Ok, so MSL hasn’t found the dried up husks of martian critters in its dusty snack, and it hasn’t coughed up the gritty remains of the fossilis of Barsoomian bugs, but if it’s detected organics of any kind in that soil sample, simple or complicated, native or incomers from meteorites, after we’ve been hunting for them for all this time, after Viking’s infamously inconclusive results, after the tragic loss of Beagle 2, that’s incredible, an astounding achievement, and another piece in the puzzle of the existence of life on Mars.

Yes, I said it – Life on Mars. Oops, I said it again, see? I hope that didn’t offend anyone. I know that “life” has somehow become a four letter word to some scientists and writers, an obscenity almost, and even a casual mention of it in an article or blog post about Mars is about as welcome  as dog dirt on a wedding dress, but I just wish people would be honest about it. Come on! For all the noble words about ‘advancing science’ and ‘adding to Mankind’s knowledge’, we’re not spending all this money going to Mars to “ooh!” and “aah!” over the rusty red rocks and the windblown dirt’; we’re not investing all this time on collecting enough  data to allow us to accurately model the weather systems; the scientists aren’t dedicating their careers and their lives to finding out how cold it is after sunset. No. It’s all, all of it, being done to see if there is life on Mars now, or ever was life there, and to help us plan for taking life there in the future – us. People.

So yes, I’m looking forward to The Announcement, whatever it is, because it’s new science, from Mars, which is incredible in itself, but even more incredible when you consider the bigger picture, the higher goal – the search for extraterrestrial life. Whatever John Grotzinger tells us when he takes the stage on Dec 4th, I’ll celebrate, because he and his team deserve to have their work celebrated, and because we’ll be a little closer – maybe just a very little closer, maybe just a single step closer – to the day when we learn if Mars had, or still has, life.

You see, I want to know, I NEED to know, if there’s life Out There. It’s one of my passions, one of my personal beliefs, and has been ever since I was knee high to R2D2. The possibility of extraterrestrial life fascinates, intrigues and inflames me, in my core. That might sound sappy, or naive, but that’s just the way it is. It’s part of me. I’m 47 now (WHAT?!?!?!?!?!?!?!?!?!?), and my adult passion for space exploration and astronomy manifests itself in computers, magazines, telescopes and cameras. I blog about it. I spend hours making pictures from raw images sent back by Opportunity and Curiosity. I download .pdf  files of scientific papers and books and read them on my phone in my breaks. I give talks to schoolkids and community groups, standing at the front of modern classrooms or damp church halls, ‘spreading the word’ about space. It’s all distressingly grown up.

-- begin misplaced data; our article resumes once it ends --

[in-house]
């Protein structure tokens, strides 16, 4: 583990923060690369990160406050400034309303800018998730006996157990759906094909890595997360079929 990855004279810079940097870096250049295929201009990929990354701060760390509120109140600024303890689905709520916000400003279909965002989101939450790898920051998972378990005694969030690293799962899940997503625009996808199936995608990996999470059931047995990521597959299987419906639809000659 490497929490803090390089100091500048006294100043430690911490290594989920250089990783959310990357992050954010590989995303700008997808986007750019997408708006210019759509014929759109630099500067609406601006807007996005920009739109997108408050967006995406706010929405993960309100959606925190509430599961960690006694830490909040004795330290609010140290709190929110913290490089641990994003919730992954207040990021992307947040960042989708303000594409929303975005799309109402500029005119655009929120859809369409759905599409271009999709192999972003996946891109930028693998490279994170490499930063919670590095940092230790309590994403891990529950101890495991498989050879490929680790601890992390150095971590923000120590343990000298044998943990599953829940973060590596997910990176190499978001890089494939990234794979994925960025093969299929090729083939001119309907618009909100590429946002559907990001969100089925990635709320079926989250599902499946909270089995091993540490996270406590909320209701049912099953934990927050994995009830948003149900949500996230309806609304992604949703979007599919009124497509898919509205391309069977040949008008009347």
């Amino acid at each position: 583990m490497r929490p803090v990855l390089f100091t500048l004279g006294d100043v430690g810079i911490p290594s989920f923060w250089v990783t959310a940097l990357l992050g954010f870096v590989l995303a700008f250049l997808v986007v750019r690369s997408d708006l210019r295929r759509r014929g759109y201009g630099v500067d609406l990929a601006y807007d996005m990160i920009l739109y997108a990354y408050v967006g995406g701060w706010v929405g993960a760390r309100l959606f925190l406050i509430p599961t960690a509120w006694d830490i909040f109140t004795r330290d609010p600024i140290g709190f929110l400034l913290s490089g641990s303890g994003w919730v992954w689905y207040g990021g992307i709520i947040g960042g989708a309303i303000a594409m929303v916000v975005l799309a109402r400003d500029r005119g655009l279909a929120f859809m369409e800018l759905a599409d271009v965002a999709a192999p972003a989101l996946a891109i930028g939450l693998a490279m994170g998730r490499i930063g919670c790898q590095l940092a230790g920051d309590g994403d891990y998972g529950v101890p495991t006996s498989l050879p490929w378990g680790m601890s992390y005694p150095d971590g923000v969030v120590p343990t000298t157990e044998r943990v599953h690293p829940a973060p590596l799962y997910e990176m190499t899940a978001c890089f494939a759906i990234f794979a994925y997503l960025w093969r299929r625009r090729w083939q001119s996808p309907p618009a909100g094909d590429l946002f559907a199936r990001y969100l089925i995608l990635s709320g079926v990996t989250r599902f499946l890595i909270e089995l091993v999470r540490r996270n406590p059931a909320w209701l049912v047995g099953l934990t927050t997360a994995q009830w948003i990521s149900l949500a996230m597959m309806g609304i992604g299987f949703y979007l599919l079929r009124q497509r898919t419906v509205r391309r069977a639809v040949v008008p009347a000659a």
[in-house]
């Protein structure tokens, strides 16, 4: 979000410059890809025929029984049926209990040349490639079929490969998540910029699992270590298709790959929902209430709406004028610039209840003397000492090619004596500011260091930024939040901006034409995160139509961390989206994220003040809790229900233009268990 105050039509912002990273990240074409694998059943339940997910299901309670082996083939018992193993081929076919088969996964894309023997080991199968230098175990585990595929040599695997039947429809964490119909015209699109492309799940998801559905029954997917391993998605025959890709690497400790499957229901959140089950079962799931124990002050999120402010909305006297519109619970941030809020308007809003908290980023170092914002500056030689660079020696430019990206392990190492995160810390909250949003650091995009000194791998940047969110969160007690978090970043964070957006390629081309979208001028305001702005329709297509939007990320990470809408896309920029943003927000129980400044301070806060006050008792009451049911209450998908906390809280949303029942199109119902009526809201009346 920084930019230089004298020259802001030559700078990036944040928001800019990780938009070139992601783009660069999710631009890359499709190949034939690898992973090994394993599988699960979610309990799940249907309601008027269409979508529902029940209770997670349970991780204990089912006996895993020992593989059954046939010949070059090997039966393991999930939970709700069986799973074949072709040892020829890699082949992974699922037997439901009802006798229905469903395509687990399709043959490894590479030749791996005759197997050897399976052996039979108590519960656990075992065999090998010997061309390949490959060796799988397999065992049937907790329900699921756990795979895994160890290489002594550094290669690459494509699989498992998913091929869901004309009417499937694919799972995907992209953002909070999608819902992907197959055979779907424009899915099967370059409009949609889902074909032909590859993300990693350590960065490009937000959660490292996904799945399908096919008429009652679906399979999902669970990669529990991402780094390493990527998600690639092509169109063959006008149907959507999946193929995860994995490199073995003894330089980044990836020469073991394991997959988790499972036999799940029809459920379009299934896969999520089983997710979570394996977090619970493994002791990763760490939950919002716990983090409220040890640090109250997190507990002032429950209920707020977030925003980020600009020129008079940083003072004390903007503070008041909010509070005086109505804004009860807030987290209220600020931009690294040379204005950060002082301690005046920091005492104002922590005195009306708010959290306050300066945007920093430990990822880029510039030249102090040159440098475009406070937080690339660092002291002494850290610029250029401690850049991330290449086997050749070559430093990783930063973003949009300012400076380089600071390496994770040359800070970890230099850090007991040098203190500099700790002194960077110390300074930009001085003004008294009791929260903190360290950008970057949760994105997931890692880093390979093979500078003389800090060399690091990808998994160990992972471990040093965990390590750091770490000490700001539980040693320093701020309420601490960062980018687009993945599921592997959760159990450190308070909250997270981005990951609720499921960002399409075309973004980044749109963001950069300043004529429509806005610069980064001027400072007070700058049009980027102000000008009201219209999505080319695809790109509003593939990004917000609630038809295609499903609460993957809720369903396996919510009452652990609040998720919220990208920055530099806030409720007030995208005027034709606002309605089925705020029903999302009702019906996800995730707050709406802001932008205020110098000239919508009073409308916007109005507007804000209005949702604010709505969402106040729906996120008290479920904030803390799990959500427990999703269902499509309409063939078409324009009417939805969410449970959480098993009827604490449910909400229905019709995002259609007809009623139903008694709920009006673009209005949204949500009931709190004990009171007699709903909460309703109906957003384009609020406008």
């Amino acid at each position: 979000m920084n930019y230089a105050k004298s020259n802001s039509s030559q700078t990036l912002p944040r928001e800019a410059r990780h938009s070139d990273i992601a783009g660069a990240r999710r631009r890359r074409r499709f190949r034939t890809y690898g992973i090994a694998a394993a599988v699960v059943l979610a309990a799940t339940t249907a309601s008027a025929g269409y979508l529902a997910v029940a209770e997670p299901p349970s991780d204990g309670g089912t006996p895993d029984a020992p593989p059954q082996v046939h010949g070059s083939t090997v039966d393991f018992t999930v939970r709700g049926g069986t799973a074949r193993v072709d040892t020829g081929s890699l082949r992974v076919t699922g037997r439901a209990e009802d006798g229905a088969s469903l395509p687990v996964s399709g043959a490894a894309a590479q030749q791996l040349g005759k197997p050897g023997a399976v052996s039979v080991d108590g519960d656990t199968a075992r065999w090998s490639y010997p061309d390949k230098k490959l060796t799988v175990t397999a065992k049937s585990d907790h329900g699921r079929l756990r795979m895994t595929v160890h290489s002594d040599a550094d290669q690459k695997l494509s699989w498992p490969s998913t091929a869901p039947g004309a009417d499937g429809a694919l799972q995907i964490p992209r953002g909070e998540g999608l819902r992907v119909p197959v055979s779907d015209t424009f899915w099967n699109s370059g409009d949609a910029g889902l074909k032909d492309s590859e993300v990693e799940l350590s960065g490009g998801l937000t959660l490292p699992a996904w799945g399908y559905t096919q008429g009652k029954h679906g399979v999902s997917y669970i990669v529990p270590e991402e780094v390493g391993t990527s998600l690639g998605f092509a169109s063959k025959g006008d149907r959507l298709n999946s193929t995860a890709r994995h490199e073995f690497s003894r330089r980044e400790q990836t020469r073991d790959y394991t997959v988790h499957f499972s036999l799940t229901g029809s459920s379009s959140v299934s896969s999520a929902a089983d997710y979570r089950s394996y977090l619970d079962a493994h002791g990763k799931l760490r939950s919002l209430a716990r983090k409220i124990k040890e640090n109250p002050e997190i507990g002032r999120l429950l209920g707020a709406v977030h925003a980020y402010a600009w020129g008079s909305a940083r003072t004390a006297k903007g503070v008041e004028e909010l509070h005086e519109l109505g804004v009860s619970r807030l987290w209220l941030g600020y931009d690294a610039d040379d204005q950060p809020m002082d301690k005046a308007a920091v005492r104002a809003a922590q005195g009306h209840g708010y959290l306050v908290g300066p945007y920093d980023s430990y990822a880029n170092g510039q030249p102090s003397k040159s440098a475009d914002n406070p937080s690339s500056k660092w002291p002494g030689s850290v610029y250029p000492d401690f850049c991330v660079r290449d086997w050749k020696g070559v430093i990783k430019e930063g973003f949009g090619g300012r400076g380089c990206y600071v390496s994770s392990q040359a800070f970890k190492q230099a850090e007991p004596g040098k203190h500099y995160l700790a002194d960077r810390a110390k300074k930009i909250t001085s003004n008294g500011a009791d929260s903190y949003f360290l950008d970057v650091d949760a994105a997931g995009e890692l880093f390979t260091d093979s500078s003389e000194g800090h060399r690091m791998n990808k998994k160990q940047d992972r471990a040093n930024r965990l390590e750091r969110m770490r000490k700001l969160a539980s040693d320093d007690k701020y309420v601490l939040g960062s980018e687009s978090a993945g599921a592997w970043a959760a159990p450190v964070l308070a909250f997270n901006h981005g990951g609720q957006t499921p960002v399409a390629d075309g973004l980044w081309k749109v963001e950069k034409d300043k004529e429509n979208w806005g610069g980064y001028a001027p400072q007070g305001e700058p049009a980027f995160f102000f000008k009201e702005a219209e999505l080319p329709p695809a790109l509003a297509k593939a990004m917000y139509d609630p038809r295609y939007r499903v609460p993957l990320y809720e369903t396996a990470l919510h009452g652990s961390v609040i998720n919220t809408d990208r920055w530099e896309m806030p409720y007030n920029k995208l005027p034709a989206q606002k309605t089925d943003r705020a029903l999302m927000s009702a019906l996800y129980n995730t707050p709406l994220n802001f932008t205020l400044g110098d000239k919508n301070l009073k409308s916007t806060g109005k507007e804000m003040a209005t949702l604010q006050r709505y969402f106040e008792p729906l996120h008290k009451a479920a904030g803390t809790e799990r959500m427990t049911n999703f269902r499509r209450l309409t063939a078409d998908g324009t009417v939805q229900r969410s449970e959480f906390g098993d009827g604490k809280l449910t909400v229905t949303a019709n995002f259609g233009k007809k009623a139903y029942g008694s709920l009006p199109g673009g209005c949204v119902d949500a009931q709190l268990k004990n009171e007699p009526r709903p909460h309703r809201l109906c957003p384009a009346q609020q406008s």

Inside I’m still the same space mad kid who fell in love with the universe before he’d even learned how to ride a bike. I’m still the same 7 year old who sneaked back into school in breaktimes to hide in the library, reading the astronomy sections of the science books while everyone else ran around the playground outside, shouting and screaming. In *here* I’m still the same kid who was given a telescope for Christmas by his ever tolerant and supportive mum, and who felt his heart almost jump out of his chest when he looked at Mars through it for the first time, seeing its tiny, Spangle-orange disc shimmering in the eyepiece on a frosty December night, wondering if that dark, almost-not-there shark tooth shape on the disc was Syrtis Major, and if the white dot at the top of the disc actually was its polar cap. I’m still the same teenager who sat glued to the TV watching “COSMOS”, and feeling something shift inside me, Carl Sagan’s vision and poetry triggering an emotional earthquake inside of me which I’ve never recovered from, and hope I never do.

So, ok, no life on Mars. Fine. But it’s Something, Something New, so let’s try to drop the cynicism and embrace the moment, shall we? Because this is an amazing time to be alive, and we should enjoy every minute of it.

The sound… of silence…

After the initial firestorm of speculation and outrageous guessing that followed John Grotzinger’s now famous/infamous interview with a journalist on NPR, things have calmed down a little, and NASA actually appears to be backtracking a little too, attempting to dampen down expectations and excitement.  So far no-one’s managed to ferret out whatever the hell it is that Curiosity has actually found/discovered/detected at Gale Crater, so I guess all we can do now is wait until the Dec 3rd announcement of the discovery at that big science conference, and admit that we know NOTHING. If you want to read up some more about this, just Google search for “Curiosity+life on Mars” or “Curiosity+discovery” and you’ll unearth many, many articles, features and blog posts which will feed your hunger. But the bottom line is this – we don’t know WHAT Curiosity has found yet. We’ll just have to be patient.